Sweet success with sweet potato
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CTA. 1993. Sweet success with sweet potato. Spore 46. CTA, Wageningen, The Netherlands.
Permanent link to cite or share this item: https://hdl.handle.net/10568/49184
External link to download this item: http://collections.infocollections.org/ukedu/en/d/Jcta46e/
Farmers in Africa achieve yields of about six tonnes per hectare from their crops of sweet potatoes. Elsewhere in the world, farmers expect twice that yield. By the year 2000 it is hoped that African farmers will be able to match those higher...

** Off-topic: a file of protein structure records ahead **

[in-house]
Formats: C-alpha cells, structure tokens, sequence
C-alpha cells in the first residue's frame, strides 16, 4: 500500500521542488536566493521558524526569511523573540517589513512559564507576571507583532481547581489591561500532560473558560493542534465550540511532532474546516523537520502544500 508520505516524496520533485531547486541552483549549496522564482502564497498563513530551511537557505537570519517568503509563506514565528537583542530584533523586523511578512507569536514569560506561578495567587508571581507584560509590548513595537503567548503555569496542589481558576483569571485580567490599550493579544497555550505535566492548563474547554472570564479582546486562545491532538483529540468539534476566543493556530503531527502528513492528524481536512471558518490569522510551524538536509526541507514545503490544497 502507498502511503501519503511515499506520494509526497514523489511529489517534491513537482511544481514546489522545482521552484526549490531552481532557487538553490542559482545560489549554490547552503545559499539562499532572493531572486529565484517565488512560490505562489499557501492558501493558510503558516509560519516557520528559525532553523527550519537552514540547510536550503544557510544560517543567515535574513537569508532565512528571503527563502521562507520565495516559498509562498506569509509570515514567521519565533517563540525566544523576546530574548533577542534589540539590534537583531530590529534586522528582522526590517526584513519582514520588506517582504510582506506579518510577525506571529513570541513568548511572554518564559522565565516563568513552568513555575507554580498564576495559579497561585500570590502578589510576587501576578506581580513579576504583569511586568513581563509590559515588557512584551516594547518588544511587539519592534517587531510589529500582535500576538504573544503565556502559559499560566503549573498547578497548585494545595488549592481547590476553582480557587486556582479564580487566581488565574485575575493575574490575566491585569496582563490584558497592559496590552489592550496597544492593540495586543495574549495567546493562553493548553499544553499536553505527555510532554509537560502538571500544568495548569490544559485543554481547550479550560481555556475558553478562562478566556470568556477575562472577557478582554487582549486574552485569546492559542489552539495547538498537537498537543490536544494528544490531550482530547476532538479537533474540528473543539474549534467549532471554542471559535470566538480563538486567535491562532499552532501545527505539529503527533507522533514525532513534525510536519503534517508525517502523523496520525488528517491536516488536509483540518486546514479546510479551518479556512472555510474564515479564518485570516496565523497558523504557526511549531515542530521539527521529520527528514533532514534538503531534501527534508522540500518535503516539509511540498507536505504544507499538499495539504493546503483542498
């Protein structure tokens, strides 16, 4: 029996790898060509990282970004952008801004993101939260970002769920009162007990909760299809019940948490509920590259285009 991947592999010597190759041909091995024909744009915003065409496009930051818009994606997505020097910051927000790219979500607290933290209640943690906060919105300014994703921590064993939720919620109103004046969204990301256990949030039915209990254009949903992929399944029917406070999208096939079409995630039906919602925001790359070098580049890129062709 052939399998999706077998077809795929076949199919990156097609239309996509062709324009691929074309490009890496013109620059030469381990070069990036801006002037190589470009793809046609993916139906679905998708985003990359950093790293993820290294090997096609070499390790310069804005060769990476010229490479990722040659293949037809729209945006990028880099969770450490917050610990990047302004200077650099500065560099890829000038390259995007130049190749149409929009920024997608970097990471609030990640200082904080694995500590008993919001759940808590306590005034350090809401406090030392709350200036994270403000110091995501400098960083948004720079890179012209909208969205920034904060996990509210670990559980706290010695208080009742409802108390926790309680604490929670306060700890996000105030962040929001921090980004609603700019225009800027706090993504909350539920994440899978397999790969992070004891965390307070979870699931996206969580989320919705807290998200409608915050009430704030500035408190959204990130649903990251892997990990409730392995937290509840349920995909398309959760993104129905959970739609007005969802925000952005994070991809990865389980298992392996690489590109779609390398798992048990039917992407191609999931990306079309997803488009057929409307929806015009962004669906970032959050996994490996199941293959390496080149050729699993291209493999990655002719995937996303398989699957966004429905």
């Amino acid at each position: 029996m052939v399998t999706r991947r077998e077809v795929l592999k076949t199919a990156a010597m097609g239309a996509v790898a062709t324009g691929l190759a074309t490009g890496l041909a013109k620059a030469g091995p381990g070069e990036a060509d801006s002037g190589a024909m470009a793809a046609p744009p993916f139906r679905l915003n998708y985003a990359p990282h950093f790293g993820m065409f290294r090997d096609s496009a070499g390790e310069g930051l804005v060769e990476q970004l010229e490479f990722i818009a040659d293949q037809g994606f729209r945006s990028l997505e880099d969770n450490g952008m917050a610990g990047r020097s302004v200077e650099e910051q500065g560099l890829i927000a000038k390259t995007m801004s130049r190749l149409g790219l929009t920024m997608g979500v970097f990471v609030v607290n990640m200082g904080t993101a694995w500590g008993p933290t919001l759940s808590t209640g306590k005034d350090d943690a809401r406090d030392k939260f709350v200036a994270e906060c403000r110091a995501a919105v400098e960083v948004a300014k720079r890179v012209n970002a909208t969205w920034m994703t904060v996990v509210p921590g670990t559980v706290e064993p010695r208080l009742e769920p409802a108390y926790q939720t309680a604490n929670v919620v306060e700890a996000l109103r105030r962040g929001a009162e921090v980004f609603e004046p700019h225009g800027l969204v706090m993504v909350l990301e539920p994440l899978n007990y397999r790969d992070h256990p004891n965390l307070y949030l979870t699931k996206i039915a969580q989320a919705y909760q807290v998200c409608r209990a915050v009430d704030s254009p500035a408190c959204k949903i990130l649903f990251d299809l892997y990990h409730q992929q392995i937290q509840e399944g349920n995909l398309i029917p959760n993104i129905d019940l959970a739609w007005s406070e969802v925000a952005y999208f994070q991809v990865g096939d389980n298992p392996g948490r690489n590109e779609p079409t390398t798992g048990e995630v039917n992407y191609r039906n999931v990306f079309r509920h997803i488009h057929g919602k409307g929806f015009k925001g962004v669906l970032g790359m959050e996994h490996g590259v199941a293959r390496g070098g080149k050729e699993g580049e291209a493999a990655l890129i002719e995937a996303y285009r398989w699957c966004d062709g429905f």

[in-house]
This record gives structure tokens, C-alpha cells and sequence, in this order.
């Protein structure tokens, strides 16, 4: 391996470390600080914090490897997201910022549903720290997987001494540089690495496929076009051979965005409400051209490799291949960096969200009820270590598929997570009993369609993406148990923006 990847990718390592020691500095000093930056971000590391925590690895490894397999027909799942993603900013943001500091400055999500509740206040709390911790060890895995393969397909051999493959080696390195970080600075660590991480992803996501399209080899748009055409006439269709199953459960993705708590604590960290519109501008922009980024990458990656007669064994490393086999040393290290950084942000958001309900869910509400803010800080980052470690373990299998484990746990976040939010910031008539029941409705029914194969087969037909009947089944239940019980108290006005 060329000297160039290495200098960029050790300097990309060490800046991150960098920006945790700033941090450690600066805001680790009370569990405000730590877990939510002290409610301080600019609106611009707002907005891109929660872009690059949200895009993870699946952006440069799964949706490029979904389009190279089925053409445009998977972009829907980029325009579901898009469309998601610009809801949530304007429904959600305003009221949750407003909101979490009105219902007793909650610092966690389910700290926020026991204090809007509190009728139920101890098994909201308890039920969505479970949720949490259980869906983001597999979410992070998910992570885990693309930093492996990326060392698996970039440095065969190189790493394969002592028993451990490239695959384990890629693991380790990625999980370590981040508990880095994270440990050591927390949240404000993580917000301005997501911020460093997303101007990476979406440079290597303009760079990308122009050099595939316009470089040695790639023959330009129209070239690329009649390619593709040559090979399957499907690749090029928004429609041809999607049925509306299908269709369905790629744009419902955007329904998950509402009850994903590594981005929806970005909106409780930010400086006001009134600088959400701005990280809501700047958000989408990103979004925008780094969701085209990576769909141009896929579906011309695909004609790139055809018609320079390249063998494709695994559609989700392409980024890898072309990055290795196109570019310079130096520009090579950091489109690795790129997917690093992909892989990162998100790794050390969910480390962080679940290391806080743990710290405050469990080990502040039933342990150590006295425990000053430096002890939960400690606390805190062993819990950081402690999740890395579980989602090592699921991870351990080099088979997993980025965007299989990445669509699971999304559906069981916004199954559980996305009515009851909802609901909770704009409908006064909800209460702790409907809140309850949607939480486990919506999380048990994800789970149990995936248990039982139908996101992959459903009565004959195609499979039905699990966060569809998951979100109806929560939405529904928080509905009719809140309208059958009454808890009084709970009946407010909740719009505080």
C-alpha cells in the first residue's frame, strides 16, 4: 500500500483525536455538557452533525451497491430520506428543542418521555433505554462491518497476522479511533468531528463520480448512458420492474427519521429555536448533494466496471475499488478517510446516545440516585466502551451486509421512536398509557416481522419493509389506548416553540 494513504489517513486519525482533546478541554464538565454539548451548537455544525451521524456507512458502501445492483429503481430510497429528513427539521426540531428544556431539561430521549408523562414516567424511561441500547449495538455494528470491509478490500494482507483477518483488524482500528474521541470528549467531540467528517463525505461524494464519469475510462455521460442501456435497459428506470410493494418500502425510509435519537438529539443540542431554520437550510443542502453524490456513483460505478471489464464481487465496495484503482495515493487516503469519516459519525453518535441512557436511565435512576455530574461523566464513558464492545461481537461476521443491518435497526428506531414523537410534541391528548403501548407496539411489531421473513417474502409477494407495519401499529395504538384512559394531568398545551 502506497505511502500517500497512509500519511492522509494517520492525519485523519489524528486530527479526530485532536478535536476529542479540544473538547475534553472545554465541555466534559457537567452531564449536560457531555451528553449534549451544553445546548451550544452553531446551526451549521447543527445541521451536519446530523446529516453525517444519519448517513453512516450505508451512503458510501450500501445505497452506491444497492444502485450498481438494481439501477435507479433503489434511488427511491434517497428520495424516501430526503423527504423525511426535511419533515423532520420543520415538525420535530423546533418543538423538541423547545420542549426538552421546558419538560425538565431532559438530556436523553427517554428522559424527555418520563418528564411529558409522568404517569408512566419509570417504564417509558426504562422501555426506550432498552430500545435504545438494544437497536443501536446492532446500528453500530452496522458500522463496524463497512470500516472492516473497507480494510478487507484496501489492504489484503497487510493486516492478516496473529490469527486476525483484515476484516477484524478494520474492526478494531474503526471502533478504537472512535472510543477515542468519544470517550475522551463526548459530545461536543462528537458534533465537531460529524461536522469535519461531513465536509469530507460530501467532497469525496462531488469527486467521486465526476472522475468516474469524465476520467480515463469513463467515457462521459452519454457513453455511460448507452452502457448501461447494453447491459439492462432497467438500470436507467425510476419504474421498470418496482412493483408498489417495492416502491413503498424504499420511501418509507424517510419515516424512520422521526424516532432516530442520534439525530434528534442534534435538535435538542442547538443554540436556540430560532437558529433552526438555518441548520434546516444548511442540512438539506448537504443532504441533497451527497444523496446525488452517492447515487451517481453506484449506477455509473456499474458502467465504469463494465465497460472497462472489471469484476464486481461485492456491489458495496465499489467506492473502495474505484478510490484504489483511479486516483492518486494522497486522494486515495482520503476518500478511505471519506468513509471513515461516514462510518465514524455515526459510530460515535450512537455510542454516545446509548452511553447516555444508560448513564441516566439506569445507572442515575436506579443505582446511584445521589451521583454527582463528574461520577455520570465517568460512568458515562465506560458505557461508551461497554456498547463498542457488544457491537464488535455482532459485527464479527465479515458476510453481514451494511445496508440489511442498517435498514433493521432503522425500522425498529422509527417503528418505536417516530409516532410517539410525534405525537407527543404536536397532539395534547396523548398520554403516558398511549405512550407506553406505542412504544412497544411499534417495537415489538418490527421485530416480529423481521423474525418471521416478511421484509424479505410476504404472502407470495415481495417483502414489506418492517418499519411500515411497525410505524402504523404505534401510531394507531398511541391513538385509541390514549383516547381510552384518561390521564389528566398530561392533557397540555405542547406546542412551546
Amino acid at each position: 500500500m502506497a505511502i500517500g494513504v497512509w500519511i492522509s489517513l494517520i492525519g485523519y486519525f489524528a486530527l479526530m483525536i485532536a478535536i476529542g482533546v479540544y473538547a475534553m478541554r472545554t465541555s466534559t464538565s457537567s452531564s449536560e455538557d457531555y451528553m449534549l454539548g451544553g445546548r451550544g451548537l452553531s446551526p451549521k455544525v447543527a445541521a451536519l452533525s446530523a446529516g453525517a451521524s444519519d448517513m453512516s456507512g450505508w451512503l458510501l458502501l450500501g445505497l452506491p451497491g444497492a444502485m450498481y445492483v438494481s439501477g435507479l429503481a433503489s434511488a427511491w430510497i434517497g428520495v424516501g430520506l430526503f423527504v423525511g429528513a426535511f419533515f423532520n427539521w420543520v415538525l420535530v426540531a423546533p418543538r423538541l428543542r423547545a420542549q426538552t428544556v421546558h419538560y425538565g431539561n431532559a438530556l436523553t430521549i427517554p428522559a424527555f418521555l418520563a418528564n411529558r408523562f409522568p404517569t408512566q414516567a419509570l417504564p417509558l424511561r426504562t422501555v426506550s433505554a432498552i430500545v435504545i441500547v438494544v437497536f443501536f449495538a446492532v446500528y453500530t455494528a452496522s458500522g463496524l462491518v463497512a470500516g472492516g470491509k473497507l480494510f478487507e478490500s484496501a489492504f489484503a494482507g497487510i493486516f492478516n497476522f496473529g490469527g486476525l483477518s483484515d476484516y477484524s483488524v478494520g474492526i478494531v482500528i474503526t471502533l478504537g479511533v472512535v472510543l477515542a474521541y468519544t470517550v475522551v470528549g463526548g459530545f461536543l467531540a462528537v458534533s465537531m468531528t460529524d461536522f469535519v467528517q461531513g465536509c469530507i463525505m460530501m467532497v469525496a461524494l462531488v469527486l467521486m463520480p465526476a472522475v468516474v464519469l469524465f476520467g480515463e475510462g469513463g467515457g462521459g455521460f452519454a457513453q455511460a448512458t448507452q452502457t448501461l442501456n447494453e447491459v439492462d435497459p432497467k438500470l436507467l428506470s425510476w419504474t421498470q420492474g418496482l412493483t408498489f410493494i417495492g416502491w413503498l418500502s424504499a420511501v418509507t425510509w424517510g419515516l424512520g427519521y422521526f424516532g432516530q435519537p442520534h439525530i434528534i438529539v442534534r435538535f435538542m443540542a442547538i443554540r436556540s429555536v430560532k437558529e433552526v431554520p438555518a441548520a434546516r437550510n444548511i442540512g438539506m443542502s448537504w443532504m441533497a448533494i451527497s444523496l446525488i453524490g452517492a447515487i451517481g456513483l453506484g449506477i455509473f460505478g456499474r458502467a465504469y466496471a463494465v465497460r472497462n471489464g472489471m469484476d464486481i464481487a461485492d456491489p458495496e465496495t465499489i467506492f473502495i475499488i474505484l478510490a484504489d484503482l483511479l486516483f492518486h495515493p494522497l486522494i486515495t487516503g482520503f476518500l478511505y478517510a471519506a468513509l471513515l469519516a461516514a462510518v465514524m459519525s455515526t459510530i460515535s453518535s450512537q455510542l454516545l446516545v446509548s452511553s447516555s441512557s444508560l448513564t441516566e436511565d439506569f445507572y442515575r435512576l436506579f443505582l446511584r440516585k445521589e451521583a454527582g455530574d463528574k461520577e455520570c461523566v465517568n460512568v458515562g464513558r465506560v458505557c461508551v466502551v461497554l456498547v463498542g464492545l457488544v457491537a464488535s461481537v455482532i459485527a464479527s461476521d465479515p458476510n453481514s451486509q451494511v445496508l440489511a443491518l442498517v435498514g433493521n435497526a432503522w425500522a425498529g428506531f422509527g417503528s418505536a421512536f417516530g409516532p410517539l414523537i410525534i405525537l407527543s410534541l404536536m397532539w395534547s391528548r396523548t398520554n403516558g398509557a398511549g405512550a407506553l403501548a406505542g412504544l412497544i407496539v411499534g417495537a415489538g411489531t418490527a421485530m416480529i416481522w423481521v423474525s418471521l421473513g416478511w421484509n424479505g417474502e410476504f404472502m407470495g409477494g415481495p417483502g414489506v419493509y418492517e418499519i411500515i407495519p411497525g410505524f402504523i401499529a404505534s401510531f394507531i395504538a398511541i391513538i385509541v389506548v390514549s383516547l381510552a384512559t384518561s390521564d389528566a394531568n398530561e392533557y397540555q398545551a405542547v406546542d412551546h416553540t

Farmers in Africa achieve yields of about six tonnes per hectare from their crops of sweet potatoes. Elsewhere in the world, farmers expect twice that yield. By the year 2000 it is hoped that African farmers will be able to match those higher yields because they wile have varieties that are resistant to the serious virus disease, feathery mottle virus, which causes huge crop losses. Resistance to feathery mottle virus is being developed by scientists at Monsanto in the USA. They have taken the gene that makes the virus's protein coat and implanted it into the sweet potato. To do that they have to put the gene into a bacterium which has the ability to transfer the gene into the plant. Once the gene is in the plant, it continues to make the protein and the presence of this protein in the plant prevents the invading feathery mottle virus from multiplying and damaging it. Gene transfer is a complicated and sophisticated techmque but it seems to work; already there are some 200 virus-resistant American sweet potatoes. The next step is to transfer the gene into varieties that are popular in Africa. Monsanto, aided by USAID, has brought a Kenyan scientist, Dr Florence Wambugu, to their laboratories for training. Dr Wambugu is an expert on sweet potatoes. She has selected some of the most popular Kenyan varieties and these are being sent to America. She hopes to confer resistance on them and then take them back to Kenya in a year or two for field trials. If all goes well farmers should have the disease-resistant varieties in their fields by the year 2000. Monsanto 800 N. Lindbergh Boulevard St Louis Missouri 63167 USA
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